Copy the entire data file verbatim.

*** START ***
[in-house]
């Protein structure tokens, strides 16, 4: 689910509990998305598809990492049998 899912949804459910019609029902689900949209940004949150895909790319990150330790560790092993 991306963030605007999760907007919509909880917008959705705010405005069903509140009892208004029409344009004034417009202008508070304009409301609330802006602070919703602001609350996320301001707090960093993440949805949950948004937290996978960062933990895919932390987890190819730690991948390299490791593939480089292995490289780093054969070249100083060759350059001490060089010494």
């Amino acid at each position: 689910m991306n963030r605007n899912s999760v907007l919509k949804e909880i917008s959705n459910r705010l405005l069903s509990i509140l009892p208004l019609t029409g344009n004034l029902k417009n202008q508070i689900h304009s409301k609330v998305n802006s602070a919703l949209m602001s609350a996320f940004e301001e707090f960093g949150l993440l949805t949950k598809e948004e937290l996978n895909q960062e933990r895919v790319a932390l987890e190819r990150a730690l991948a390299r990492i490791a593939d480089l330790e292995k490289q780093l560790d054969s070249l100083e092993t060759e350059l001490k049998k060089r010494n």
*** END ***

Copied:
[in-house]
């Protein structure tokens, strides 16, 4: 689910509990998305598809990492049998 899912949804459910019609029902689900949209940004949150895909790319990150330790560790092993 991306963030605007999760907007919509909880917008959705705010405005069903509140009892208004029409344009004034417009202008508070304009409301609330802006602070919703602001609350996320301001707090960093993440949805949950948004937290996978960062933990895919932390987890190819730690991948390299490791593939480089292995490289780093054969070249100083060759350059001490060089010494």
């Amino acid at each position: 689910m991306n963030r605007n899912s999760v907007l919509k949804e909880i917008s959705n459910r705010l405005l069903s509990i509140l009892p208004l019609t029409g344009n004034l029902k417009n202008q508070i689900h304009s409301k609330v998305n802006s602070a919703l949209m602001s609350a996320f940004e301001e707090f960093g949150l993440l949805t949950k598809e948004e937290l996978n895909q960062e933990r895919v790319a932390l987890e190819r990150a730690l991948a390299r990492i490791a593939d480089l330790e292995k490289q780093l560790d054969s070249l100083e092993t060759e350059l001490k049998k060089r010494n």